27. 27. Financial Analysis & Forecast Financials Firm Analysis 2004 2003 2002 2001 2000 Liquidity Ratios Current Ratio 1.28 1.08 1.06 1.17 1.17 Quick Asset Ratio 0.95 0.75 0.72 0.76 0.8 Inventory Turnover 9.76 8 7.84 7.51 7.87 Days Supply of Inventory 37.41 45.6 46.55 48.61 46.39 Receivables Turnover 7.97 9.53 9.92 12.57 11.36 Sales Outstanding 45.77 38.3 36.79 29.03 32.13 Working Capital Turnover 15.51 52.37 69.56 31.5 30.55 Profitability Ratios Gross profit margin 53.68% 53.56% 53.67% 59.46% 60.46% Operating Expense Ratio 35.20% 35.07% 33.94% 43.10% 44.68% Net Profit Margin 14.40% 13.23% 13.19% 9.88% 10.68% Asset Turnover 1.05 1.06 1.07 1.24 1.11 Return on Asset 15.05% 14.09% 14.11% 12.26% 11.90% Return on Equity 31.24% 30.15% 35.81% 30.76% 30.11% Capital Structure Ratios Debt to Equity Ratio 1.07 1.14 1.53 1.51 1.53 Times Interest Earned 31.56 28.93 26.33 18.41 14.48 Debt Service Margin 0.75 0.67 0.76 0.84 0.99 Liquidity: In order to assess the liquidity of PepsiCo several ratios were determined and examined. Also by looking at the current year and past years we were able to get a clear 26
  28. 28. Financial Analysis & Forecast Financials picture of the changes PepsiCo has faced. After careful examination of these ratios we determined that PepsiCo is relatively liquid. We first examined the Current Ratio. Overall PepsiCo had a favorable current ratio. This is shown by an increase from 1.17 in 2000 to 1.28 in 2004. This implies that current assets have grown more in relation to its current liabilities. Although this picture looks good overall, PepsiCo has hit some speed bumps along the way. This is shown in the decrease from 1.17 in 2001 to 1.06 in 2002. This was the result of an increase in current liabilities by 21.1% with a relative minor increase in current assets of 9.6%. An alternative ratio that captures a firm’s liquidity is the Quick Ratio. This ratio analyzes the company’s ability to meet current obligations based on higher liquid assets. Overall, the quick ratio has improved over the past five years from .80 in 2000 to .95 in 2004. This indicates a favorable trend in which PepsiCo has utilized more liquid assets relative to current liabilities, indicating that they can now meet upcoming obligations quicker than in previous years. One factor constraining liquidity is the declining Receivable Turnover of the past five years. This number has decreased from 11.36 in 2000 to 7.97 in 2004. The reason of dramatic increase in 2001 of 12.57 was the result of the enormous increase in sales relative to the increase in accounts receivables. Looking forward from 2001 shows how the ratio has declined in other years, indicating that PepsiCo is collecting far less cash on sales than in previous years. As a result this also indicates that PepsiCo has had reduced capability of turnover in sales of credit. Seemingly, we were able to determine the Days Supply of Receivable; which measures the performance of collecting receivables. Comparing past and present performance also entails discouraging news for PepsiCo since the number of days until accounts receivable are collected has steadily increased from 32.13 in 2000 to 45.77 in 2004. This can indicate that PepsiCo has had problems in credit terms and collecting cash from customers. Another ratio implemented was Inventory Turnover, which has increased slightly over the years. This number increased from 7.87 in 2000 to 9.76 in 2004 indicating that PepsiCo is more productive in using inventory. The major reason for the decrease in 2001 to 7.51 was attributable to the tremendous increase in inventory which increased an astonishing 44.75% from the previous years. This might have occurred because of a increase in the estimate of expected sales for 2001. Corresponding to inventory turnover is Days Supply of Inventory. This number has decreased rather 27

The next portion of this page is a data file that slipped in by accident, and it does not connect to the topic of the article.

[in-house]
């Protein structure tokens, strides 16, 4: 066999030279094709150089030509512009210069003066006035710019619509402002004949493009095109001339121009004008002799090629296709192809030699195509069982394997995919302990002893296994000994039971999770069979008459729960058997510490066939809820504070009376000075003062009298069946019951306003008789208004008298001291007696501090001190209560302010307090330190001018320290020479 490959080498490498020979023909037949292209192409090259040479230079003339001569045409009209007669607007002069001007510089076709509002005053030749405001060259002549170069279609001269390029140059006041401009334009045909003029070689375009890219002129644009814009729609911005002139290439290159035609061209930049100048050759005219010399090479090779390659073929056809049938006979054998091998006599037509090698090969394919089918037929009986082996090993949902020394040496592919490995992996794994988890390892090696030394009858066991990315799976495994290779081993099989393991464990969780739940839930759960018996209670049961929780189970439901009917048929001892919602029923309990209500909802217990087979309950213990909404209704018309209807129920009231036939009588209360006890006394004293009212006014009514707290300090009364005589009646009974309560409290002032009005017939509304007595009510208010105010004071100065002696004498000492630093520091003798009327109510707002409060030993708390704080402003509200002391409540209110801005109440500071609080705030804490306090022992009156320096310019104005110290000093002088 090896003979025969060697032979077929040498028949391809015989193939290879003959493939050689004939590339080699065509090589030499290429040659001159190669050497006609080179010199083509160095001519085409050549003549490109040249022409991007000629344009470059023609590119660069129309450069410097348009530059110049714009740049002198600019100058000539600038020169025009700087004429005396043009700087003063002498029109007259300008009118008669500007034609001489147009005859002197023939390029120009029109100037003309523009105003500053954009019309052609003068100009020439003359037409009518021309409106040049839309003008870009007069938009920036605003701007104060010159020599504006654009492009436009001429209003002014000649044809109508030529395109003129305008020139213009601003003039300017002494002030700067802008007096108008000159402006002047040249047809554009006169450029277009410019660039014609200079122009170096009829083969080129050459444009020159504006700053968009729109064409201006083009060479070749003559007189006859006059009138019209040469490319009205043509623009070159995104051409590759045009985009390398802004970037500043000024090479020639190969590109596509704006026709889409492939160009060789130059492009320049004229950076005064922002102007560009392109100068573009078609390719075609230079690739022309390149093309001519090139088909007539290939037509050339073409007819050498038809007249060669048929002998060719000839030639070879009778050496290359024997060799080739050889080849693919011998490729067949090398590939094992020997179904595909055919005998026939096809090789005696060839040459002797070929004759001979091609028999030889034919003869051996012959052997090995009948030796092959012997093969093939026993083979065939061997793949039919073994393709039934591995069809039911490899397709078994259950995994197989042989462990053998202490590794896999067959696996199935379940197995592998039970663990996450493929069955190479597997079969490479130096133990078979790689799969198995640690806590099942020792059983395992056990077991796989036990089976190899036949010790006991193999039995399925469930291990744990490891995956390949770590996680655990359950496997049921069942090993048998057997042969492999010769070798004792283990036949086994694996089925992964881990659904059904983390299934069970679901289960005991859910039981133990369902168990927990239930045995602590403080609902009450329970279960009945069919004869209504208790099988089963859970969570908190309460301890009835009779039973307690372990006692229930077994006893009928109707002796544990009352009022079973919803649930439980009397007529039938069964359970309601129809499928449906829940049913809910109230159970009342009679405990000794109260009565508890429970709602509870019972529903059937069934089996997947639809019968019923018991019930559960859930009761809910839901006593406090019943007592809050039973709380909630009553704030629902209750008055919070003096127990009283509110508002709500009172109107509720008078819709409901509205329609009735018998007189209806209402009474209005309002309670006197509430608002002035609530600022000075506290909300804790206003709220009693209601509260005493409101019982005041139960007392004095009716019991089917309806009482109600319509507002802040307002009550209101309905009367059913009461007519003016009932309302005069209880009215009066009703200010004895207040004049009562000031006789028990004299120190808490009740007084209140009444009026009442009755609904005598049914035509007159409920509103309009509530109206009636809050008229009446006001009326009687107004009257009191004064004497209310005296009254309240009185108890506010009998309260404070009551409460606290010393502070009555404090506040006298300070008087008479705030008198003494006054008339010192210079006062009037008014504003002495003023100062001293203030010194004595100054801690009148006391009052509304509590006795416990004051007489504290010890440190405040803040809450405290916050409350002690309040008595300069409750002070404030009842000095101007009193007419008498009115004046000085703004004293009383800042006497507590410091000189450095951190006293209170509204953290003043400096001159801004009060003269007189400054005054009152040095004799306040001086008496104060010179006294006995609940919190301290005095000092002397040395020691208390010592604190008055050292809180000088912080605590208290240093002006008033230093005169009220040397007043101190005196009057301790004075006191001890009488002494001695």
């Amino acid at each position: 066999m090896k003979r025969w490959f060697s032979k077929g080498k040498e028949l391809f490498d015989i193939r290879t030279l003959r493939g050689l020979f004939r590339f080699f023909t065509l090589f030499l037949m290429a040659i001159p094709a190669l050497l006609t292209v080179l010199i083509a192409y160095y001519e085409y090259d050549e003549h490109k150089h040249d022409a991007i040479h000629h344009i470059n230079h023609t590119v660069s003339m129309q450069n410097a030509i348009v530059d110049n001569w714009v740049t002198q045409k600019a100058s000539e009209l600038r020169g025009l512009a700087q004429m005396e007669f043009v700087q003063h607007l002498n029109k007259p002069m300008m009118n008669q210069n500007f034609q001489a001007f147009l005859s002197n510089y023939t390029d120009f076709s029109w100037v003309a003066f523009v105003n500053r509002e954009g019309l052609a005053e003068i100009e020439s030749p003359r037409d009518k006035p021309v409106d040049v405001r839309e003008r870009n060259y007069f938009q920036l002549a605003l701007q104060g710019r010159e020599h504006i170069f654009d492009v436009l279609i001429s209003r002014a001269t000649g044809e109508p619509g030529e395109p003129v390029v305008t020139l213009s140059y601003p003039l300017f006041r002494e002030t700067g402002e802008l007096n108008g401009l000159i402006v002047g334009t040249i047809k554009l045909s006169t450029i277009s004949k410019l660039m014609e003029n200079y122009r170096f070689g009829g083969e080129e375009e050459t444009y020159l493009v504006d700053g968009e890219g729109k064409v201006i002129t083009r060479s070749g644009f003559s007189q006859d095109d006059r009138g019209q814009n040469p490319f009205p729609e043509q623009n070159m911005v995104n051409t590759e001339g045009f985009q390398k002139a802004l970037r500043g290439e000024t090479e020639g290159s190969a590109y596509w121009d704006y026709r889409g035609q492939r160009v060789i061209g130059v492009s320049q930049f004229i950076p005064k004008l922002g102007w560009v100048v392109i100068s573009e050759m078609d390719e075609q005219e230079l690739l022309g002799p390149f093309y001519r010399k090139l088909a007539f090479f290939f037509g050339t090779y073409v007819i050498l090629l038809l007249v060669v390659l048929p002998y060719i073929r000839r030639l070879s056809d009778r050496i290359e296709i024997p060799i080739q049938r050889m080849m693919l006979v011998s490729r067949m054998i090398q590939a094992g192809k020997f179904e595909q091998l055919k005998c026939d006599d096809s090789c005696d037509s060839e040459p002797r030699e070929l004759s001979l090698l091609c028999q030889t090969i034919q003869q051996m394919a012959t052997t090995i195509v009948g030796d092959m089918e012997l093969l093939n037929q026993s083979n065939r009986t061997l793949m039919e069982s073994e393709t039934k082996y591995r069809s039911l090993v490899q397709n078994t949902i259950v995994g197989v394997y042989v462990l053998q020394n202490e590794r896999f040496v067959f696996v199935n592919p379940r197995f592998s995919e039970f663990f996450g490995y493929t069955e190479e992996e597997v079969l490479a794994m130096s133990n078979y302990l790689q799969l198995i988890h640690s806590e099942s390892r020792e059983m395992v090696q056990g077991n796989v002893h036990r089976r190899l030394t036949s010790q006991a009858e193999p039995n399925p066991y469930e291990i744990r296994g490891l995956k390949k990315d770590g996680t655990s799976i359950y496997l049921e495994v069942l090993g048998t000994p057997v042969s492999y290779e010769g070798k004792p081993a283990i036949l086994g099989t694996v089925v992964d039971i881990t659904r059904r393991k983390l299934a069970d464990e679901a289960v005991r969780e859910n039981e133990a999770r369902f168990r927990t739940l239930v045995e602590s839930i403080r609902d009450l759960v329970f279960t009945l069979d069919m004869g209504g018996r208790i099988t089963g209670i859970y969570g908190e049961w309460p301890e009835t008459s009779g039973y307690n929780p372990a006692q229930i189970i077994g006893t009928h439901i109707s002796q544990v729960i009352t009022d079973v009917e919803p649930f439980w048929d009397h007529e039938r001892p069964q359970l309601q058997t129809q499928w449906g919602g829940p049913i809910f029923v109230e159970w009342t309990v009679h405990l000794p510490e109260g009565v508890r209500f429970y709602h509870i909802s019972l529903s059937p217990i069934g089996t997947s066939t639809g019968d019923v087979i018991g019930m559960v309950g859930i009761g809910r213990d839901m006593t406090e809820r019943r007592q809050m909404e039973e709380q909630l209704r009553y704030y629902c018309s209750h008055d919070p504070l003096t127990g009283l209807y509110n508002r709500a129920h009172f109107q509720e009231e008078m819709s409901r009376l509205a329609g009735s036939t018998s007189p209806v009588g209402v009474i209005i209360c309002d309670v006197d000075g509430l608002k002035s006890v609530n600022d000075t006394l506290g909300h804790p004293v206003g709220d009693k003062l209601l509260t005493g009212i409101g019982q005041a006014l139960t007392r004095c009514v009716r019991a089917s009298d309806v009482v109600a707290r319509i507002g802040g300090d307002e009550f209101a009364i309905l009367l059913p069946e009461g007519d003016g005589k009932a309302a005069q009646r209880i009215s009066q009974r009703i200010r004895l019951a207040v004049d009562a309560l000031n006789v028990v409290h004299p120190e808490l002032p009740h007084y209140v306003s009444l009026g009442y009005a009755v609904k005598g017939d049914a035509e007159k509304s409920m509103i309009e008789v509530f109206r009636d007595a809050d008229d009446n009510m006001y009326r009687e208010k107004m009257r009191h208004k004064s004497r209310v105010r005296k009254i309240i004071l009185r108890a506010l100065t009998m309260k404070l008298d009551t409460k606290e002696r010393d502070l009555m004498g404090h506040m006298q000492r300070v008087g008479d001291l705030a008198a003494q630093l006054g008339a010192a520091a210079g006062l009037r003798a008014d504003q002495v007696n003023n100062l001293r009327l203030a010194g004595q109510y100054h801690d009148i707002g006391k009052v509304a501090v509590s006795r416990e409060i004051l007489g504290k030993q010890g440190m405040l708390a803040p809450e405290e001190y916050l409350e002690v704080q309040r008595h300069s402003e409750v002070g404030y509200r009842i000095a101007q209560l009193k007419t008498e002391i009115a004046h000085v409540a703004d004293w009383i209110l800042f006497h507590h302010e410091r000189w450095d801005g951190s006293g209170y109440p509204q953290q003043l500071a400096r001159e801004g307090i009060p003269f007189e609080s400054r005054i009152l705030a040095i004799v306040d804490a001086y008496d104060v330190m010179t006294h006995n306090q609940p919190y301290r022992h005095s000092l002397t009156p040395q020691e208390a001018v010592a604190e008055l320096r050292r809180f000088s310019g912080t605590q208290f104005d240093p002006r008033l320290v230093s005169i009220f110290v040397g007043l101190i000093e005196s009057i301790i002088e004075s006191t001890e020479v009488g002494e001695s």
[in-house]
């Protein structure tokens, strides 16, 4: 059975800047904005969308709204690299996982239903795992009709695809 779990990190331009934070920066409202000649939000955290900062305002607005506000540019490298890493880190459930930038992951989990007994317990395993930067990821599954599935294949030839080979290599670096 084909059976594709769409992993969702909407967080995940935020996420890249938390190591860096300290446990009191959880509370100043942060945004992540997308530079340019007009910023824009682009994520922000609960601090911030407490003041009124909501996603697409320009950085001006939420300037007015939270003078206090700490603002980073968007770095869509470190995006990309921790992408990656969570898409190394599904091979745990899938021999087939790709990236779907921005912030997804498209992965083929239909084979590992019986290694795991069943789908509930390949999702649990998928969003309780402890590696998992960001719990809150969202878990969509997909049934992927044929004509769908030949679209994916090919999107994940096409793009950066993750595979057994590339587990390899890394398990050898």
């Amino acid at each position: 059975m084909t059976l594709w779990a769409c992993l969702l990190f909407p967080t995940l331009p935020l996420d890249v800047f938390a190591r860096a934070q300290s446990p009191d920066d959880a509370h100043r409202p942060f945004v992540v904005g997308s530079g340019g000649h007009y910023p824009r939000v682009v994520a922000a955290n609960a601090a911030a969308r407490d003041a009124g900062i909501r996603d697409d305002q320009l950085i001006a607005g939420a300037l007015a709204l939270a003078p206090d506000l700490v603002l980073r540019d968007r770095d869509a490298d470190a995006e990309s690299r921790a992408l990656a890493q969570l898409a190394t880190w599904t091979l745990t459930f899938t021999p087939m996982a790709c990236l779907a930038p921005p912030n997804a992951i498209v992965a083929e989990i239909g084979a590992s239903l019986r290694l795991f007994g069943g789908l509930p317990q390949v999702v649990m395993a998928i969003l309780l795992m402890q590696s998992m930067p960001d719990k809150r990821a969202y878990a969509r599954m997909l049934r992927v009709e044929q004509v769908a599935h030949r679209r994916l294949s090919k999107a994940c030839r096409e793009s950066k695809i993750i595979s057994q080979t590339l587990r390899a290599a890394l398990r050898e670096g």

29. 29. Financial Analysis & Forecast Financials steadily from 46.39 in 2000 to 37.41 in 2004, although there was an increase in 2001 of 48.61. This infers that PepsiCo has been able to manage inventories effectively and turnout more inventory relative to previous years. This could also imply a decrease in storage costs and an increase in production efficiency. The last ratio used was the Working Capital Turnover. This number has nearly been very erratic over the years, implying volatile differences in working capital values compared to sales. This ratio determines how effectively working capital is being used in terms of the turnover it can help to generate. Currently there has been a negative impact on liquidity indicated by the decrease in values from 30.55 in 2000 to 15.51 in 2004. This significance can further be seen by the decrease from 69.56 in 2002 to 2004. This could hinder PepsiCo’s ability to meet upcoming obligations if further operating performance decreased other sources of liquidity. Profitability: By further assessing other ratios we were able to determine the performance of profitability for PepsiCo. After careful review, we concluded that PepsiCo also has a moderately favorable profitability analysis. Gross Profit Margin has decreased relatively over the years indicating that that cost of goods sold has increased over the years of which accounted for 42% of sales in 2004. This has a negative impact on the company since it costs more to produce their products given their output. One positive outcome is that PepsiCo is recovering a little, since the ratio is up from 53.56% in 2003 to 53.68% in 2004. Another positive affect has been the decrease in Operating Expense Ratio. This ratio has decreased form 44.68% in 2000 to 35.2% in 2004. While although operating expenses has increased slightly from 2003, the increase in sales have mitigated this negative affect on the company. The reason for the sharp decline in 2002 was due to the fact that operating expenses decreased while sales continued to increase. Changes in Net Profit Margin have also lead to a positive impact on the company as well. Net profit margin has increased from 10.68% in 2000 to 14.4% in 2004, although there was a substantial decrease in 2001 of 9.88%. One discouraging aspect has been the descending trend of Asset Turnover, in which has decrease from 1.11 in 2000 to 1.05 in 2004. This 28